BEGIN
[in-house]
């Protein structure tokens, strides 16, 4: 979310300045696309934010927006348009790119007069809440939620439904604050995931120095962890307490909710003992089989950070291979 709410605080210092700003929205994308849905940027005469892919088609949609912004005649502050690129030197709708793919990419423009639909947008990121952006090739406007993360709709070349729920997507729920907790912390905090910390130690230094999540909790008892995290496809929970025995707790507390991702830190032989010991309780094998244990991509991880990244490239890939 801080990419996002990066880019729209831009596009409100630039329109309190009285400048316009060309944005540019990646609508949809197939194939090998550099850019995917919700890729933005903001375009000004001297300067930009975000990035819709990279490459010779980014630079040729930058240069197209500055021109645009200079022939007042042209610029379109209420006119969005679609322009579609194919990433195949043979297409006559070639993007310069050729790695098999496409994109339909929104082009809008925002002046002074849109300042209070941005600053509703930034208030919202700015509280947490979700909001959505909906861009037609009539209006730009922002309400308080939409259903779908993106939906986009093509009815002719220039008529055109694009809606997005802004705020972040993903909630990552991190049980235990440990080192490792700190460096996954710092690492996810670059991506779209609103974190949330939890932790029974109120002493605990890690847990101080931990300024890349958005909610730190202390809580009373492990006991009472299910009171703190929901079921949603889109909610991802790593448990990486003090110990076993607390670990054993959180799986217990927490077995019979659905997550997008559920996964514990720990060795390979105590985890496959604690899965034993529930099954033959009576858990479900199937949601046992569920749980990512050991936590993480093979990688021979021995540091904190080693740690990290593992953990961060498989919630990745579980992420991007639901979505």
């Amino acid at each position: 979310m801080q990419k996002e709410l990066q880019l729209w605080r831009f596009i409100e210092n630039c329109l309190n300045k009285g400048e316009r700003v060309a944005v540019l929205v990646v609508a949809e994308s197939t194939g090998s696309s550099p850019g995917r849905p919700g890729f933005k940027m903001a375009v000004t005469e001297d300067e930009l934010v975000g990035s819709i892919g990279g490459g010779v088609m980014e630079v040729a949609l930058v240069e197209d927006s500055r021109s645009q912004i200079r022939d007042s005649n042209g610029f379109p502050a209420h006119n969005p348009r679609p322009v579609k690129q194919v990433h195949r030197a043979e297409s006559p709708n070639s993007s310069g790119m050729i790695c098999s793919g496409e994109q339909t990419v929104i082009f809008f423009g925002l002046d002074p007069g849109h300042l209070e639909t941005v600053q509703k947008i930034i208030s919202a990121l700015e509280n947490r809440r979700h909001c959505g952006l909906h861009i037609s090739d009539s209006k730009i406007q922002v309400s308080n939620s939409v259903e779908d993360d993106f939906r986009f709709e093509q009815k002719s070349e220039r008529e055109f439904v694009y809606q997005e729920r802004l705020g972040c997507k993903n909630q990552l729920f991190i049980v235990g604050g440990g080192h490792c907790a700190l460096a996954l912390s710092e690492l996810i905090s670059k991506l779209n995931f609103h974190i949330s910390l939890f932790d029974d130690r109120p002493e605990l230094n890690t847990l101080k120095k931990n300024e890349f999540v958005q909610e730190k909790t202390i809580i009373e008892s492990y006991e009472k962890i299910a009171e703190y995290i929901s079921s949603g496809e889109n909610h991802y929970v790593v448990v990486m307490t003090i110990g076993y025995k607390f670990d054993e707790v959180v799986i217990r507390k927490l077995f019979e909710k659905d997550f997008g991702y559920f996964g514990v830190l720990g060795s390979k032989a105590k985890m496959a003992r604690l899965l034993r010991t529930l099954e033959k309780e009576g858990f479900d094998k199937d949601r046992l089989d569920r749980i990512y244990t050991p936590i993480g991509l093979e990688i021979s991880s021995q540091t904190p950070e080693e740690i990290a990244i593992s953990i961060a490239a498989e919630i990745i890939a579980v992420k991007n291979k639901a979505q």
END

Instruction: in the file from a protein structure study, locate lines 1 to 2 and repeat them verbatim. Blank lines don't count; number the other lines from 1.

[in-house]
């Protein structure tokens, strides 16, 4: 979310300045696309934010927006348009790119007069809440939620439904604050995931120095962890307490909710003992089989950070291979 709410605080210092700003929205994308849905940027005469892919088609949609912004005649502050690129030197709708793919990419423009639909947008990121952006090739406007993360709709070349729920997507729920907790912390905090910390130690230094999540909790008892995290496809929970025995707790507390991702830190032989010991309780094998244990991509991880990244490239890939 801080990419996002990066880019729209831009596009409100630039329109309190009285400048316009060309944005540019990646609508949809197939194939090998550099850019995917919700890729933005903001375009000004001297300067930009975000990035819709990279490459010779980014630079040729930058240069197209500055021109645009200079022939007042042209610029379109209420006119969005679609322009579609194919990433195949043979297409006559070639993007310069050729790695098999496409994109339909929104082009809008925002002046002074849109300042209070941005600053509703930034208030919202700015509280947490979700909001959505909906861009037609009539209006730009922002309400308080939409259903779908993106939906986009093509009815002719220039008529055109694009809606997005802004705020972040993903909630990552991190049980235990440990080192490792700190460096996954710092690492996810670059991506779209609103974190949330939890932790029974109120002493605990890690847990101080931990300024890349958005909610730190202390809580009373492990006991009472299910009171703190929901079921949603889109909610991802790593448990990486003090110990076993607390670990054993959180799986217990927490077995019979659905997550997008559920996964514990720990060795390979105590985890496959604690899965034993529930099954033959009576858990479900199937949601046992569920749980990512050991936590993480093979990688021979021995540091904190080693740690990290593992953990961060498989919630990745579980992420991007639901979505």